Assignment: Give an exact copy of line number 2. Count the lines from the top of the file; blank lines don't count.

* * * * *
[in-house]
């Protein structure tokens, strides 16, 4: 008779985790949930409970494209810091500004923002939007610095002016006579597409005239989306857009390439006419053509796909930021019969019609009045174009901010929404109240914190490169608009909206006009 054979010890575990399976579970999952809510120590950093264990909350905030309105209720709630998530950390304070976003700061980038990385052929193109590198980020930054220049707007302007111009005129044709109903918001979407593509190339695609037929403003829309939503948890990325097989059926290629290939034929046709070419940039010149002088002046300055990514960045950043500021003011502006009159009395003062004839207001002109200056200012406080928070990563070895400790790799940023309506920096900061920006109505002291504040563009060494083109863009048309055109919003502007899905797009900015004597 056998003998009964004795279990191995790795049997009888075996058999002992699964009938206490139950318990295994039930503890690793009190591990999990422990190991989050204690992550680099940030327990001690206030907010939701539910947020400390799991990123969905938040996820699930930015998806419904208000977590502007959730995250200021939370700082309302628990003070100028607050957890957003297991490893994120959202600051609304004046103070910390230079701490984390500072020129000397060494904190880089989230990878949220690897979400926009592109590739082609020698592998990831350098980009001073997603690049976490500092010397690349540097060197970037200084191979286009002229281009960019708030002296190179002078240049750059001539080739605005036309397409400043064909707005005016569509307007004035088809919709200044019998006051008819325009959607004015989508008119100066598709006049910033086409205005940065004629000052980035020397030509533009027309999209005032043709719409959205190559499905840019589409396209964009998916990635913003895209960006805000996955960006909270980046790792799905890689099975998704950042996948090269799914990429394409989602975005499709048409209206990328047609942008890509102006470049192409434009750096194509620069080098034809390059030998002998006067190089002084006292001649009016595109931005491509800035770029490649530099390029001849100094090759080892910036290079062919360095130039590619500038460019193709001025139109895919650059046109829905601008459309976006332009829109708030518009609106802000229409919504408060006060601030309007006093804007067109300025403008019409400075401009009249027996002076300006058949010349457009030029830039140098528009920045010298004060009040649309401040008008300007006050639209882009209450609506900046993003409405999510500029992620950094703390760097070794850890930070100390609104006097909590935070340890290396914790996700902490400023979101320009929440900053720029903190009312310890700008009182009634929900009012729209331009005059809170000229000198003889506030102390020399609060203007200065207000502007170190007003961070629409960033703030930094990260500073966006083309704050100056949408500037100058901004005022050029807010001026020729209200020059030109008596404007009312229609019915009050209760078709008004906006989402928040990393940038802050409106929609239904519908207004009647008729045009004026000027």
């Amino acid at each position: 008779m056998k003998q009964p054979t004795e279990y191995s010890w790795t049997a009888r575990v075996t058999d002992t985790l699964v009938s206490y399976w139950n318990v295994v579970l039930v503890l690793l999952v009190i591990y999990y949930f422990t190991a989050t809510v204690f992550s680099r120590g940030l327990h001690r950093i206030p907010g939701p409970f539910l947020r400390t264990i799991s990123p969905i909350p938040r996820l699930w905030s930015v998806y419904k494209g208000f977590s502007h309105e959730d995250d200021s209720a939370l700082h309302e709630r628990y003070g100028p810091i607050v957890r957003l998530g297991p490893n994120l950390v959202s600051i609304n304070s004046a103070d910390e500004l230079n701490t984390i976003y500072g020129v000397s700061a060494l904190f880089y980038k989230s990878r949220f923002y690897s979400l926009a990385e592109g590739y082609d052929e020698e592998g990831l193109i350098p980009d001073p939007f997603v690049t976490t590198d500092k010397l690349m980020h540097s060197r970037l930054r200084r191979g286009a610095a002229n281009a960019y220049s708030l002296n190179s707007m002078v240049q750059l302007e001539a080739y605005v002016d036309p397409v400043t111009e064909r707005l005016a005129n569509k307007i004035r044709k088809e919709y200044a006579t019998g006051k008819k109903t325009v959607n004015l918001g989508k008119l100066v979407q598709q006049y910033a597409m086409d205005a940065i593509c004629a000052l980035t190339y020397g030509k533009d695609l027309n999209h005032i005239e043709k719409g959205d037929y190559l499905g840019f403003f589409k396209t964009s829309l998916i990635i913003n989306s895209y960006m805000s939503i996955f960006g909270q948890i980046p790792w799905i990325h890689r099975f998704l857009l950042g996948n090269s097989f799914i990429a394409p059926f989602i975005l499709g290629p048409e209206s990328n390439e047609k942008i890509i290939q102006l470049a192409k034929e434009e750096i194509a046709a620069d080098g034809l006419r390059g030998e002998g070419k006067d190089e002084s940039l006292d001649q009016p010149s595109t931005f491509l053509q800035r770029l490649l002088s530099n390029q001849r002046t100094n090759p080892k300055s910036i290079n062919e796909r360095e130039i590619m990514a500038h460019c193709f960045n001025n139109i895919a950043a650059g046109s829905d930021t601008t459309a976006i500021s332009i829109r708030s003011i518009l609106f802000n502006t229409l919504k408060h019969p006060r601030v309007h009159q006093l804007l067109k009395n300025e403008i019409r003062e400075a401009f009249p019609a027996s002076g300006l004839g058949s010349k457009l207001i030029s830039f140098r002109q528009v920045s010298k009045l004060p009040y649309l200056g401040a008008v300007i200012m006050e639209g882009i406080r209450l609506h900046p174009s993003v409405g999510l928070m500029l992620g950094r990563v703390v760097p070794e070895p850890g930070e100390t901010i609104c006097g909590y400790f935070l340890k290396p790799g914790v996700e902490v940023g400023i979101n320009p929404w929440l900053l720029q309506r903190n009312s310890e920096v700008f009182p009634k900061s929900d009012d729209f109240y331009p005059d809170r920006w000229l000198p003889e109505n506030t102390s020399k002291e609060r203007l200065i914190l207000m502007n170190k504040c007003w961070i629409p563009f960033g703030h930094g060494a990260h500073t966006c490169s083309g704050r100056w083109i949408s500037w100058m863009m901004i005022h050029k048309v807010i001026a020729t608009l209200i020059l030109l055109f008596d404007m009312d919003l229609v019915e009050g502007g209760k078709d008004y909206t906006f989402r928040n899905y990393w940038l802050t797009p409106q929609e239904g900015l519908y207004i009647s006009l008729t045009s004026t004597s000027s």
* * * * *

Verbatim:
């Protein structure tokens, strides 16, 4: 008779985790949930409970494209810091500004923002939007610095002016006579597409005239989306857009390439006419053509796909930021019969019609009045174009901010929404109240914190490169608009909206006009 054979010890575990399976579970999952809510120590950093264990909350905030309105209720709630998530950390304070976003700061980038990385052929193109590198980020930054220049707007302007111009005129044709109903918001979407593509190339695609037929403003829309939503948890990325097989059926290629290939034929046709070419940039010149002088002046300055990514960045950043500021003011502006009159009395003062004839207001002109200056200012406080928070990563070895400790790799940023309506920096900061920006109505002291504040563009060494083109863009048309055109919003502007899905797009900015004597 056998003998009964004795279990191995790795049997009888075996058999002992699964009938206490139950318990295994039930503890690793009190591990999990422990190991989050204690992550680099940030327990001690206030907010939701539910947020400390799991990123969905938040996820699930930015998806419904208000977590502007959730995250200021939370700082309302628990003070100028607050957890957003297991490893994120959202600051609304004046103070910390230079701490984390500072020129000397060494904190880089989230990878949220690897979400926009592109590739082609020698592998990831350098980009001073997603690049976490500092010397690349540097060197970037200084191979286009002229281009960019708030002296190179002078240049750059001539080739605005036309397409400043064909707005005016569509307007004035088809919709200044019998006051008819325009959607004015989508008119100066598709006049910033086409205005940065004629000052980035020397030509533009027309999209005032043709719409959205190559499905840019589409396209964009998916990635913003895209960006805000996955960006909270980046790792799905890689099975998704950042996948090269799914990429394409989602975005499709048409209206990328047609942008890509102006470049192409434009750096194509620069080098034809390059030998002998006067190089002084006292001649009016595109931005491509800035770029490649530099390029001849100094090759080892910036290079062919360095130039590619500038460019193709001025139109895919650059046109829905601008459309976006332009829109708030518009609106802000229409919504408060006060601030309007006093804007067109300025403008019409400075401009009249027996002076300006058949010349457009030029830039140098528009920045010298004060009040649309401040008008300007006050639209882009209450609506900046993003409405999510500029992620950094703390760097070794850890930070100390609104006097909590935070340890290396914790996700902490400023979101320009929440900053720029903190009312310890700008009182009634929900009012729209331009005059809170000229000198003889506030102390020399609060203007200065207000502007170190007003961070629409960033703030930094990260500073966006083309704050100056949408500037100058901004005022050029807010001026020729209200020059030109008596404007009312229609019915009050209760078709008004906006989402928040990393940038802050409106929609239904519908207004009647008729045009004026000027």